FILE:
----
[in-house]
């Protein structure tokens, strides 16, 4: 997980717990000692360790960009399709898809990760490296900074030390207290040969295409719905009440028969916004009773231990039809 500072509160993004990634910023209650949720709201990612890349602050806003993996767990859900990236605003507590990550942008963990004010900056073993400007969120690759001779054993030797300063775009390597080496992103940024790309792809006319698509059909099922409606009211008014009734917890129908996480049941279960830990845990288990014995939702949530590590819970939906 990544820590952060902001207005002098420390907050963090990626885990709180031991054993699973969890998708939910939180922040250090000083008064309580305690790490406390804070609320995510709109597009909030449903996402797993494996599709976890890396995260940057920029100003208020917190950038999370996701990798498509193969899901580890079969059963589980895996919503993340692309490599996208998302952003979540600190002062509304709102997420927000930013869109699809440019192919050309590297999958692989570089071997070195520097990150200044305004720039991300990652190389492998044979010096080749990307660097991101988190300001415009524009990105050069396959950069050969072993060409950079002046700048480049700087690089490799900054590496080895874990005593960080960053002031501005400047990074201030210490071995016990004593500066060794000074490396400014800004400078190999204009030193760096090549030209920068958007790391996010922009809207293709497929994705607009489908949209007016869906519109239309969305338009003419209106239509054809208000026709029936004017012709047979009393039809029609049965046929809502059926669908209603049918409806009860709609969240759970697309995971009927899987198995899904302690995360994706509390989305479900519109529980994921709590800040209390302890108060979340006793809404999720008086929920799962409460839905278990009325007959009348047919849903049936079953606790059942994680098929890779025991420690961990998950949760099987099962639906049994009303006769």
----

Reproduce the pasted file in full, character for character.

[in-house]
């Protein structure tokens, strides 16, 4: 997980717990000692360790960009399709898809990760490296900074030390207290040969295409719905009440028969916004009773231990039809 500072509160993004990634910023209650949720709201990612890349602050806003993996767990859900990236605003507590990550942008963990004010900056073993400007969120690759001779054993030797300063775009390597080496992103940024790309792809006319698509059909099922409606009211008014009734917890129908996480049941279960830990845990288990014995939702949530590590819970939906 990544820590952060902001207005002098420390907050963090990626885990709180031991054993699973969890998708939910939180922040250090000083008064309580305690790490406390804070609320995510709109597009909030449903996402797993494996599709976890890396995260940057920029100003208020917190950038999370996701990798498509193969899901580890079969059963589980895996919503993340692309490599996208998302952003979540600190002062509304709102997420927000930013869109699809440019192919050309590297999958692989570089071997070195520097990150200044305004720039991300990652190389492998044979010096080749990307660097991101988190300001415009524009990105050069396959950069050969072993060409950079002046700048480049700087690089490799900054590496080895874990005593960080960053002031501005400047990074201030210490071995016990004593500066060794000074490396400014800004400078190999204009030193760096090549030209920068958007790391996010922009809207293709497929994705607009489908949209007016869906519109239309969305338009003419209106239509054809208000026709029936004017012709047979009393039809029609049965046929809502059926669908209603049918409806009860709609969240759970697309995971009927899987198995899904302690995360994706509390989305479900519109529980994921709590800040209390302890108060979340006793809404999720008086929920799962409460839905278990009325007959009348047919849903049936079953606790059942994680098929890779025991420690961990998950949760099987099962639906049994009303006769």